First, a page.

Hypersonic missiles that can fly at many times the speed of sound are leading to an arms race between the world’s three greatest super-powers.
The weapons, currently being tested by the US, China and Russia, are designed to beat regular anti-missile defence systems and can strike anywhere in the world.
They can switch direction in flight and do not follow a predictable arc like conventional missiles.
Now, the Pentagon has applied for $120 million (£85m) in funding to develop technologies to intercept the next generation munitions.
Hypersonic missiles that can fly at many times the speed of sound are leading to an arms race between the world’s three greatest super-powers. This artist’s impression, courtesy of the US Air Force, shows the hypersonic X-51A Waverider cruise missile currently under development
The Pentagon’s plans were outlined In the latest proposed US budget released by the Office Of Management And Budget In Washington, DC.
Even as the Pentagon works to ensure that its defenses keep pace with North Korea’s fast-growing rocket program, US officials are increasingly turning their attention to the new missile threat.
In its proposed $9.9 billion (£7bn) requested budget for 2019, the Missile Defense Agency (MDA) is asking the additional money to develop hypersonic missile defences, a big increase from the $75 million (£53) in fiscal 2018.
‘China’s hypersonic weapons development outpaces ours, we’re falling behind,’ said Admiral Harry Harris, who heads the US military’s Pacific Command.
‘We need to continue to pursue that and in a most aggressive way in order to ensure that we have the capabilities to both defend against China’s hypersonic weapons and to develop our own offensive hypersonic weapons,’ he added.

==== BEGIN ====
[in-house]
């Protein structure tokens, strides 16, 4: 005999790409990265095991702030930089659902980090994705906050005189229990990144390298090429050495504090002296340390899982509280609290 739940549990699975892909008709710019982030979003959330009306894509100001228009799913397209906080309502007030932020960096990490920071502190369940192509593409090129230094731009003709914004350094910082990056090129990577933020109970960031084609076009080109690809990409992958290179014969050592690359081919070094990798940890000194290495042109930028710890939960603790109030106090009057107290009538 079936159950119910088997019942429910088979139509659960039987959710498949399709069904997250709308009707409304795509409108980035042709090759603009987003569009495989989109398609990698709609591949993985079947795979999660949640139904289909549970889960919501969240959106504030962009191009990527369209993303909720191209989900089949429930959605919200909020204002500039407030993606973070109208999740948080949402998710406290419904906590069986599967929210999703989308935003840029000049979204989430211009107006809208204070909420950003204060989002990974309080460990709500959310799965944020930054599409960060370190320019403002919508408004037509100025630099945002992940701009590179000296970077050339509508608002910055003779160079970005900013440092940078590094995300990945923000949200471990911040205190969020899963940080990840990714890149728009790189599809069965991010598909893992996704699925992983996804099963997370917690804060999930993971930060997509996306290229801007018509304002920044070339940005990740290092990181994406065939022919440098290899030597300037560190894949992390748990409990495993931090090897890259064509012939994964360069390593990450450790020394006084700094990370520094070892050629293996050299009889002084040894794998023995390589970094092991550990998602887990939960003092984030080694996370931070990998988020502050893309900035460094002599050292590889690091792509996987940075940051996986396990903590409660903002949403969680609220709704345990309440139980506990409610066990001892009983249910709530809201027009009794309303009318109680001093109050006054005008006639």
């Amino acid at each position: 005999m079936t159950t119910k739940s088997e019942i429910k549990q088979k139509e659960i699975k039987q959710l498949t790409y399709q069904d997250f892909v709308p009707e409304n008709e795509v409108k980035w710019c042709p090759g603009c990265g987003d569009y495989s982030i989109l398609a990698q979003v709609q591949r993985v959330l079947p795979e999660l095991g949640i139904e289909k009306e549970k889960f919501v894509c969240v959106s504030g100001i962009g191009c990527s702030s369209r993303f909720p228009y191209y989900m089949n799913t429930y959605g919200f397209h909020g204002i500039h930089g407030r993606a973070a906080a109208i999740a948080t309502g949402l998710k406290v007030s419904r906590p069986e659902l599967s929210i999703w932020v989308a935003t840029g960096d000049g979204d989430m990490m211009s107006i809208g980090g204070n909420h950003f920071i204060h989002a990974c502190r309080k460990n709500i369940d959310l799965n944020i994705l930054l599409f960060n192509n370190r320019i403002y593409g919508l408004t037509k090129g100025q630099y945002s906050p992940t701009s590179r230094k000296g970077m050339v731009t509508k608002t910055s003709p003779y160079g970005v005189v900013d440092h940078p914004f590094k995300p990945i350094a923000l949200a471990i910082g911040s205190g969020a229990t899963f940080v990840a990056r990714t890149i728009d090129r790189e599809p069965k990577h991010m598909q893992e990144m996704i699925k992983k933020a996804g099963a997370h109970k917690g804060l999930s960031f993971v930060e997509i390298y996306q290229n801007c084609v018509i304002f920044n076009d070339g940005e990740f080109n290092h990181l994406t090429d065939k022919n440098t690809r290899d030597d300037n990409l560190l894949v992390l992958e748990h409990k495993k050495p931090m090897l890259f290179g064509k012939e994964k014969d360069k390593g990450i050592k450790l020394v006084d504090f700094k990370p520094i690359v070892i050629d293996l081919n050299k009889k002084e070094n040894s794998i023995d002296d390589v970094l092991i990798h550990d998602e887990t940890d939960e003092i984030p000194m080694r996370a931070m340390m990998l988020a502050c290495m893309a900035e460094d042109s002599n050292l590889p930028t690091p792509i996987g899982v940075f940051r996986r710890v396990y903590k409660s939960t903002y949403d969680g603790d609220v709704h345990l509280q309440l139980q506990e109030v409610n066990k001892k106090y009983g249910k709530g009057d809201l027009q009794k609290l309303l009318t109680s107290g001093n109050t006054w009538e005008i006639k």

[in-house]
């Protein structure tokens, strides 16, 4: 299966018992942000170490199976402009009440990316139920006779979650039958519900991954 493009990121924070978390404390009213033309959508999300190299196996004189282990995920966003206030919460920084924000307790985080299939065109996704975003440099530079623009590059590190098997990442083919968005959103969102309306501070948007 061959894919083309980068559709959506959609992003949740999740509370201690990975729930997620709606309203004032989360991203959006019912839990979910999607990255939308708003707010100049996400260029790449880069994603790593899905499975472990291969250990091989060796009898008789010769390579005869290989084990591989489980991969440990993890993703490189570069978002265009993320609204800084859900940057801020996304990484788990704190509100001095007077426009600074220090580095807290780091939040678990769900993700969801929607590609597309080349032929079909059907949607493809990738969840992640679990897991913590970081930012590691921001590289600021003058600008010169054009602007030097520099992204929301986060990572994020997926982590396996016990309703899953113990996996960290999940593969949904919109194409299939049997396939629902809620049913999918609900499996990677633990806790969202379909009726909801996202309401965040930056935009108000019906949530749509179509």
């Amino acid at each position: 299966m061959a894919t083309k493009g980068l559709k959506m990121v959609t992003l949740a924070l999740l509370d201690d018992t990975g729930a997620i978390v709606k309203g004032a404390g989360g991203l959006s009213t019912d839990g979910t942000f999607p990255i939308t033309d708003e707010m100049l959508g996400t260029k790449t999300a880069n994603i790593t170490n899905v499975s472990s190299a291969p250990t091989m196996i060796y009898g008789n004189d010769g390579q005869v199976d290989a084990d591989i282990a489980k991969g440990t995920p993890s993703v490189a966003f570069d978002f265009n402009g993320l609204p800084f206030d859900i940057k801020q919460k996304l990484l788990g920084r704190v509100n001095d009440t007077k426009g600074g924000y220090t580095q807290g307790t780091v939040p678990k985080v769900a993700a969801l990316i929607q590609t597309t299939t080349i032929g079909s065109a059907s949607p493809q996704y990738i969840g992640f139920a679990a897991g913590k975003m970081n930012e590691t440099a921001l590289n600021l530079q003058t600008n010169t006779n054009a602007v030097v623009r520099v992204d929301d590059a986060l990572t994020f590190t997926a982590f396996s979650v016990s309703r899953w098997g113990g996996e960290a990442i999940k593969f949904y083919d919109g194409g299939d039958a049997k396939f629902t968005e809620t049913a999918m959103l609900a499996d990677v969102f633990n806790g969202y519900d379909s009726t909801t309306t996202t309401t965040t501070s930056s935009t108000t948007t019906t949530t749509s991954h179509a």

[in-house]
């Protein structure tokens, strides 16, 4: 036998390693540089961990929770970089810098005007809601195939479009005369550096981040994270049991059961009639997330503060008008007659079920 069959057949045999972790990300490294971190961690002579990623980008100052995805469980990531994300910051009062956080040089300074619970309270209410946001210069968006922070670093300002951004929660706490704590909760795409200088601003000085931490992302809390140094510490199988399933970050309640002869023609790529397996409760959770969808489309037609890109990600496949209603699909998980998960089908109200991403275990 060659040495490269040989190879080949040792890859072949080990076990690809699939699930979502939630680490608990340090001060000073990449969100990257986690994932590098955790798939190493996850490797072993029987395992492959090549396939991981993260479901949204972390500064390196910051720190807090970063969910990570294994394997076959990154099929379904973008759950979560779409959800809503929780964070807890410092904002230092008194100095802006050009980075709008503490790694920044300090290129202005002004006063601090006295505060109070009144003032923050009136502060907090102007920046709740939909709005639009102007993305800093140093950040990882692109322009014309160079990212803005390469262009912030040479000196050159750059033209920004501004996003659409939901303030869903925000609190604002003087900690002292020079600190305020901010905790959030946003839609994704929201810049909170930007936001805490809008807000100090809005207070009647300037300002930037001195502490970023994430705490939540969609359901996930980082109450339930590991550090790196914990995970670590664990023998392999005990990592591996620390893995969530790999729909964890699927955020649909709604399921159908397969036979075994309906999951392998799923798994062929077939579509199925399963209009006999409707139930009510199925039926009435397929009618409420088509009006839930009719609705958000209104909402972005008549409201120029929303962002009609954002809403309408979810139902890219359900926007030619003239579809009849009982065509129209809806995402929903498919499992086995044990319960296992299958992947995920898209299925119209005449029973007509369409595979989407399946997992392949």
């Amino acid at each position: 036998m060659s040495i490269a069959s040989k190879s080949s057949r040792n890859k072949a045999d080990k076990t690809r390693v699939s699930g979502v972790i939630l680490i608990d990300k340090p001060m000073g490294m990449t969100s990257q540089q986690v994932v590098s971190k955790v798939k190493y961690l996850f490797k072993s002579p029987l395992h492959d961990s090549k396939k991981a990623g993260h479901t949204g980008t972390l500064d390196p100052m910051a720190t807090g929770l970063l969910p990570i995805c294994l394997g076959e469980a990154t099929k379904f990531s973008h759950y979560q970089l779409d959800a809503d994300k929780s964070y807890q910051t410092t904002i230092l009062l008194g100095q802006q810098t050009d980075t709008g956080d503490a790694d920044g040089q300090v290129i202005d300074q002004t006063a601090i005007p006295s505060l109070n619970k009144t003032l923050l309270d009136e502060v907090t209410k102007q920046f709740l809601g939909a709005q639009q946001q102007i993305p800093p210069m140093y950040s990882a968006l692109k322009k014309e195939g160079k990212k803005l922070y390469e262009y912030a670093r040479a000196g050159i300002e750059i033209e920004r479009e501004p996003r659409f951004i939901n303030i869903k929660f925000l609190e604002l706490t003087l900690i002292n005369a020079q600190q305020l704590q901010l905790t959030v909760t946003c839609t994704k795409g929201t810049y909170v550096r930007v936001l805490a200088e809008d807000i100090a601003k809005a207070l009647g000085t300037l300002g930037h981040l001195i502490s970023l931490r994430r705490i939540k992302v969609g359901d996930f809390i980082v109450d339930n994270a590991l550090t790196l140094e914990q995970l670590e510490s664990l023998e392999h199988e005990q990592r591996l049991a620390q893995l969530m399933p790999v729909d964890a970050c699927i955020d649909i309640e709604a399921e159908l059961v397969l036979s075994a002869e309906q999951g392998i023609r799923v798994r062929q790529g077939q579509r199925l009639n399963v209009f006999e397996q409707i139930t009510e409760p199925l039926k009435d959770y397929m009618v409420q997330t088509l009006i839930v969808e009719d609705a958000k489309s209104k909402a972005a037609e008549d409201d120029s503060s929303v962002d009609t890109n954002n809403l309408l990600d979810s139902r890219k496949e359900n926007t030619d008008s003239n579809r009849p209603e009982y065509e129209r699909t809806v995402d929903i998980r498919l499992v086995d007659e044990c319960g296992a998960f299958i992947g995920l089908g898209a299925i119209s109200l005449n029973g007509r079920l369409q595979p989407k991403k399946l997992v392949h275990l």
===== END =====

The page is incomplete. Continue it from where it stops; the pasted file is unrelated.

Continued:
MDA Director of Operations Gary Pennett told Pentagon reporters this week that the potential deployment by America’s rivals of hypersonic weapons would create a ‘significant’ gap in US sensor and missile interceptor capabilities.
These weapons could be launched from planes, ships or submarines and carry either nuclear or conventional payloads.
‘The key challenge to US national security and the security of US friends and allies is the emergence of new threats designed to defeat the existing’ ballistic missile defense system,’ Mr Pennett said.
According to reports, China has developed and last year tested a new type of hypersonic missile called the DF-17.
The DF-17 is a ballistic missile equipped with a hypersonic glide vehicle (HGV), which is said to be capable of achieving speeds of up to 7,680 miles per hour (12,360 kph) – or 10 times the speed of sound.
In tests conducted in November 2017, the missile’s payload flew roughly 870 miles (1,400km) in about 11 minutes with the HGV, though intelligence experts suspect it could one day achieve over 1,500 miles (2,500 km).
According to reports, China has developed and last year tested a new type of hypersonic missile called the DF-17. Since 2013, China has conducted seven successful test flights of its hypersonic craft (model pictured in a state-TV documentary)
Pictured is an official artist’s impression of China’s DF-17 hypersonic craft. Hypersonic vehicles travel so rapidly and unpredictably they could provide an almost-immediate threat to nations across the globe